Posted by: episystechpubs | March 17, 2020

Editor’s Corner: When vs Whenever

Dear Editrix,

I am experiencing a heightened awareness of the word whenever. I was editing a video for another department and the speaker used whenever throughout the video. I thought when would have been sufficient. Then I saw whenever used in Episys eDocs, so I thought there must be some subtle difference that I am not aware of. Can you explain?

Sincerely, K

Dear K,

Considering that people like to use longer, more complicated words when speaking and writing (to sound smarter, to fill space, etc.), my inclination is to agree with you: the speaker is probably using whenever, though when would suffice. But I didn’t see the video, so I’m not sure, and that doesn’t get to your underlying question about the difference between the two. Here is a brief lesson from GrammarBook.com, along with a little quiz for those of you that like testing your skills! (And as usual, I may have changed some of the examples a bit, because that’s how I am.)

Have you ever wondered how to use these words correctly? Have you ever thought, “Oh, either of these words will do”? Let’s have a closer look.

Rule 1 – If an event is unique or its date or time is known, use when.

Examples:

  • The costume ball will begin Saturday evening when the clock strikes eleven.
  • When I told you I wanted a vacation, I meant to a coronavirus-free beach resort, not a ticket to a political rally in a building shaped like a Petri dish!
  • He loved to play Marco Polo with his friends at the local pool when he was a youngster.

Rule 2 – Whenever is best used for repeated events or events whose date or time is uncertain. If you can substitute every time that or at whatever time that in your sentence, then whenever is preferred.

Examples:

  • Whenever I get the dogs leashed, it starts raining.
  • Whenever you decide to stop eating cupcakes and candy bars for lunch, I’ll help you come up with some healthier options.

Note: When can often substitute for whenever but generally not the other way around. The exception is using whenever as an intensive form of when in questions: Whenever will that dog stop barking?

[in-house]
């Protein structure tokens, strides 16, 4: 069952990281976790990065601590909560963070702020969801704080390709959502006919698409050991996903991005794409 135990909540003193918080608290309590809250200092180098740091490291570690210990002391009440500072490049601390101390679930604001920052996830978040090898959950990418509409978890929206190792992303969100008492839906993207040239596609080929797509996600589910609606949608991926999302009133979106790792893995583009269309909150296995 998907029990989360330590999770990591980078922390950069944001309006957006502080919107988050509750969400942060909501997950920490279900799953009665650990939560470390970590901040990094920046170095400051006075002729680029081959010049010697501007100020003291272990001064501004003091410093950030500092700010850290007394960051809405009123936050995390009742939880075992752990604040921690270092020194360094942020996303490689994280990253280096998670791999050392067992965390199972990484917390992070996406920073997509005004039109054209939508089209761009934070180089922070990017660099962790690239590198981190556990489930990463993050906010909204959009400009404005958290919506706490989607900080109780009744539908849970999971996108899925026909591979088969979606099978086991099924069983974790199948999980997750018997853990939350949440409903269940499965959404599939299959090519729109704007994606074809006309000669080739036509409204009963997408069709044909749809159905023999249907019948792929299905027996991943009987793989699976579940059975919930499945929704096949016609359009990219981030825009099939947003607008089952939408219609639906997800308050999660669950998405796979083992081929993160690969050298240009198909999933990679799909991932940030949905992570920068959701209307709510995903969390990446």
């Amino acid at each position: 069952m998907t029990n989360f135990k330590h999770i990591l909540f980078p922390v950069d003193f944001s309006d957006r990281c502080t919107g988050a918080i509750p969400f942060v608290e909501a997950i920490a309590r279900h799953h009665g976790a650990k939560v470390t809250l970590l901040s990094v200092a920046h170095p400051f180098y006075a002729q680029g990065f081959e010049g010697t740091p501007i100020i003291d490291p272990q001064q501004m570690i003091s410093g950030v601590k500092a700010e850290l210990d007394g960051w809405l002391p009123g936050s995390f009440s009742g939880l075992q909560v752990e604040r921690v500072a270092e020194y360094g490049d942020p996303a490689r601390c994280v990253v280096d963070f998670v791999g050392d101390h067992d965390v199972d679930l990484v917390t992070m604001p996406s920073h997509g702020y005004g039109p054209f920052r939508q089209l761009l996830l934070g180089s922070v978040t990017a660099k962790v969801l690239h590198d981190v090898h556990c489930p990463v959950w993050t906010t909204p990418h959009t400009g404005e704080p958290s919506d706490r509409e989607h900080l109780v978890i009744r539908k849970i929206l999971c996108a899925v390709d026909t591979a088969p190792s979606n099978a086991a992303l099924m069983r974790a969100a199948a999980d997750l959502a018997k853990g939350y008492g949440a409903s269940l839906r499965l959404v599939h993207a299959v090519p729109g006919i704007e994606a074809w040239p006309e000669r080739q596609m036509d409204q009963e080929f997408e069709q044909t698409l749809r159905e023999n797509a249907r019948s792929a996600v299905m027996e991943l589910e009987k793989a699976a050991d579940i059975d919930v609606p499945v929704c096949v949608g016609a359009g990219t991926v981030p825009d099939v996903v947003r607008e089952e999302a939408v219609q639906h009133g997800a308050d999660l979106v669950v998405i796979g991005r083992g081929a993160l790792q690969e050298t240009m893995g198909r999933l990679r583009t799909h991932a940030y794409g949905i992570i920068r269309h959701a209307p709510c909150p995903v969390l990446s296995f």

Examples:

Correct:

  • When I get the dogs leashed, it starts raining. (When is acceptable but whenever is preferred for conveying the meaning every time that.)
  • When you decide to stop eating cupcakes and candy bars for lunch, I’ll help you come up with some healthier options. (When is acceptable but whenever is preferred for conveying the meaning at whatever time that.)
  • Whenever will that dog stop barking? (intensive form in a question)

Incorrect:
The costume ball will begin Saturday evening whenever the clock strikes eleven.

Pop Quiz (answers below the puppy)

  1. Do you know when/whenever we’re supposed to arrive at your mother’s house?
  2. Let me know when/whenever you’ll be arriving at the airport next week so I can pick you up.
  3. When/Whenever the baby cries, she clenches her little fists.
  4. I lived in a small town when/whenever I was seven years old.
  5. Do you recheck your math when/whenever you have difficulty balancing your checkbook?

Answers

  1. Do you know when we’re supposed to arrive at your mother’s house?
  2. Let me know when you’ll be arriving at the airport next week so I can pick you up.
  3. Whenever the baby cries, she clenches her little fists. (When could also be used but whenever better conveys the meaning every time that the baby cries.)
  4. I lived in a small town when I was seven years old.
  5. Do you recheck your math whenever you have difficulty balancing your checkbook? (When could also be used but whenever better conveys the meaning at the time that or every time that you have difficulty balancing your checkbook.)

Kara Church

Technical Editor, Advisory

619-542-6773 | Ext: 766773

Symitar Documentation Services

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